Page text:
[LLVMdev] llvm::ShuffleVectorInst yields incorrect vector length in 2.6

Bob Wilson bob.wilson at apple.com
Tue Feb 2 09:54:44 PST 2010

On Feb 2, 2010, at 9:24 AM, Maarten Hoeben wrote:

> Bob Wilson-3 wrote:
>>> %13 = load <3 x float>* %w                      ; <<3 x float>>
>>> [#uses=0]
>>> %14 = shufflevector <3 x float> %13, <3 x float> undef, <2 x i32> <i32
>>> 1,
>>> i32 0> ; <<3 x float>> [#uses=0]
>> The type of %14 should be <2 x float>, since the elements are floats and
>> the mask has 2 entries.  What do you mean when you write that it has "the
>> length of vector 1"?
> By length of "the length of vector 1" I meant ShuffleVectorInst yields a
> vector value with the same number of elements as the first argument (or
> second for that matter - they should be the same). In other words it returns
> a vector <3 x float>. From the documentation I understood, and your answers
> confirms, that it should return a vector of type <2 x float>. %14 is a
> direct dump of the value returned from the statement "new
> ShuffleVectorInst(...)", and it says it returned a vector of type <3 x
> float>. This is later confirmed by an assertion in the DAG code (I believe
> in a function visitShuffleVectorInst), complaining an incorrect number of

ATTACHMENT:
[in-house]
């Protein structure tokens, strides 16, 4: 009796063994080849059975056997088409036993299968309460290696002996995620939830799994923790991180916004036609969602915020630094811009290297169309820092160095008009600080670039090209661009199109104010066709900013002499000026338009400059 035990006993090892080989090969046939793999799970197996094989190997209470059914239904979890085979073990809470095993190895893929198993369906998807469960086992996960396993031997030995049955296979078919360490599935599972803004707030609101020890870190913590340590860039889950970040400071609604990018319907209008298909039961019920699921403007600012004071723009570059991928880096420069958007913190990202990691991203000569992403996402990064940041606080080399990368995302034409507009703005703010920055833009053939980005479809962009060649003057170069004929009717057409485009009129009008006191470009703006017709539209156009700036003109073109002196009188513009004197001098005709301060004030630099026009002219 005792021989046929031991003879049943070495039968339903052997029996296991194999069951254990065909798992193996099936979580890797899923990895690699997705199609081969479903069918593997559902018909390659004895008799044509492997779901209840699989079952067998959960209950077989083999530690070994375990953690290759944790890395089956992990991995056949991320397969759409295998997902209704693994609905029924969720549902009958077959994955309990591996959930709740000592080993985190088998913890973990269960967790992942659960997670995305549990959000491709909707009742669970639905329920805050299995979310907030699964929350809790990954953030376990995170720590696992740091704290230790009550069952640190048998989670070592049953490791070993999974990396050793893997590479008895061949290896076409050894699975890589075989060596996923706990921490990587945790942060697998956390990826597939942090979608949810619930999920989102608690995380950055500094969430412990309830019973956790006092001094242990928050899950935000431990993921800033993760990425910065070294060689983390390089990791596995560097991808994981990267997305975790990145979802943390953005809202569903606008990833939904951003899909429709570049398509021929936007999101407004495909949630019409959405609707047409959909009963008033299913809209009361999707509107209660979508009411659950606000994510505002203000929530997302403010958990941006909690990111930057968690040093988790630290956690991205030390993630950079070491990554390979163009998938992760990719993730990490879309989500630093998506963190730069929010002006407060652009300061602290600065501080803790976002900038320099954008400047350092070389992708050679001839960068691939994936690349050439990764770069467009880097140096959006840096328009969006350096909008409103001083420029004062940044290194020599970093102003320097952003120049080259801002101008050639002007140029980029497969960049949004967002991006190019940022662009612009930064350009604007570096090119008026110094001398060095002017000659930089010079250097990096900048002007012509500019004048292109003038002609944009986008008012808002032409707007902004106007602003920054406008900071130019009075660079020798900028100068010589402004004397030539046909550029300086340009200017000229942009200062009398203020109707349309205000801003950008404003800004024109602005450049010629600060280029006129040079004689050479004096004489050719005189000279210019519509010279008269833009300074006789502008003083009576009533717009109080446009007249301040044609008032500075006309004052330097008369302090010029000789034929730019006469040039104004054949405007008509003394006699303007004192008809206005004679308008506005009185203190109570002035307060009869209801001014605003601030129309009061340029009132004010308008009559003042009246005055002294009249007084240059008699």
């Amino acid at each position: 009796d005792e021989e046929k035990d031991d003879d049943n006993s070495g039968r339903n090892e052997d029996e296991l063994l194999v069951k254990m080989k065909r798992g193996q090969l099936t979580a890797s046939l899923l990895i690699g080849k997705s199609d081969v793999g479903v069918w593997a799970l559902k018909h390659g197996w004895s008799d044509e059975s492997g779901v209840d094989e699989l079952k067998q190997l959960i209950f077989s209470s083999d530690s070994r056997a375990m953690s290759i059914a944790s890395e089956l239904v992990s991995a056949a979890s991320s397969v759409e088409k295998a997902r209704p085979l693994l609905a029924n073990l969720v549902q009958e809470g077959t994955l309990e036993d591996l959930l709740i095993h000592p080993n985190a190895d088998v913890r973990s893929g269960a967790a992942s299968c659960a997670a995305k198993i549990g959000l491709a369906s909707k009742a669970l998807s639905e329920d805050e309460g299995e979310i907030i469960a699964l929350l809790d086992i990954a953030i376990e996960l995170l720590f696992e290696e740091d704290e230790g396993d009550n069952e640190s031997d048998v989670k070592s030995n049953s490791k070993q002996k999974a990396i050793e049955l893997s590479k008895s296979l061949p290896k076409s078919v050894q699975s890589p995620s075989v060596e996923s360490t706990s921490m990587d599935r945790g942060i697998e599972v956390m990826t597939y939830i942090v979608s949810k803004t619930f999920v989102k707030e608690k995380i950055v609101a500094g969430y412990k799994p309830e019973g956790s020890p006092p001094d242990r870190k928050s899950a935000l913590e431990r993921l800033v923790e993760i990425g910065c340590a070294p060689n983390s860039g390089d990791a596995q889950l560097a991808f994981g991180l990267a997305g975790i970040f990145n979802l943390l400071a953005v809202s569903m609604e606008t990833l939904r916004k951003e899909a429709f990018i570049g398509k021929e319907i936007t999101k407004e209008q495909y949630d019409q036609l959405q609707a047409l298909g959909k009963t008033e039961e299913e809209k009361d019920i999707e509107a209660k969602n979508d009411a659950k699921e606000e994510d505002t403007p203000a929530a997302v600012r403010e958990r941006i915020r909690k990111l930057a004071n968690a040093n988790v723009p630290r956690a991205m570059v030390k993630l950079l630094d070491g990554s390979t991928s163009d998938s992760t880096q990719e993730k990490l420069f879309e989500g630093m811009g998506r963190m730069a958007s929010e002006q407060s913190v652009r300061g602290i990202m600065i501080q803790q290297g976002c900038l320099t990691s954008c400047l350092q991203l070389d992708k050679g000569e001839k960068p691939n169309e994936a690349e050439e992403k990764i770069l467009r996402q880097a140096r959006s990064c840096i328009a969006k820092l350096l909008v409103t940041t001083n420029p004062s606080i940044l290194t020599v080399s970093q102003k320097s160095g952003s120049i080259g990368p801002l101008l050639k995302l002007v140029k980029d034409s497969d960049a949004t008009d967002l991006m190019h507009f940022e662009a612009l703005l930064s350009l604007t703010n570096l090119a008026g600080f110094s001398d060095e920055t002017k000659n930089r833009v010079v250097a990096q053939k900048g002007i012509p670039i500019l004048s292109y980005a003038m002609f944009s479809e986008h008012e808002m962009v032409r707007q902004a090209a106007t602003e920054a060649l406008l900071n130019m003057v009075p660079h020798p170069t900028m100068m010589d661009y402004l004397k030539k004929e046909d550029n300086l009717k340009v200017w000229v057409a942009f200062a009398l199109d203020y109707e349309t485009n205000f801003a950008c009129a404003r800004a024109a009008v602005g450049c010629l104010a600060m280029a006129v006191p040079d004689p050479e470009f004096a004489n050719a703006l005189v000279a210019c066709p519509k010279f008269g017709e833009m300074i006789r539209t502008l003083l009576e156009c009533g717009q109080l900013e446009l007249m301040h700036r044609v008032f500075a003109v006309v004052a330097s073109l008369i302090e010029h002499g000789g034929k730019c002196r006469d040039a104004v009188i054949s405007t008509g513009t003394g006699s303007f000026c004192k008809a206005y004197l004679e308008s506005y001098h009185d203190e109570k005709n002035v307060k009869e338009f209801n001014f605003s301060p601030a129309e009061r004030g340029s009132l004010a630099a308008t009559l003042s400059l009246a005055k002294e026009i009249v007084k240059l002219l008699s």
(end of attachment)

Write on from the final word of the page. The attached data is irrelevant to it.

> elements for some type.

The code you sent does not show that it returns a type of <3 x float>.  Where are you seeing that?

> My question is whether I misunderstood the documentation, or that there is a
> bug in the code generation. Apparently I didn't misread the documentation,
> but I find it hard to believe that the code generation is buggy. Any
> suggestion where I should look to diagnose this further?

llvm IR allows the shuffle mask to have a different number of elements than the source vectors, but the shuffle DAG node in codegen does not yet support that.  The DAG requires the mask to be the same length as the source vectors.  The IR should be legalized to conform to that, but in my experience, the resulting code is pretty horrible.  I'm sure it hasn't been exercised much so it's quite possible that it is also buggy.

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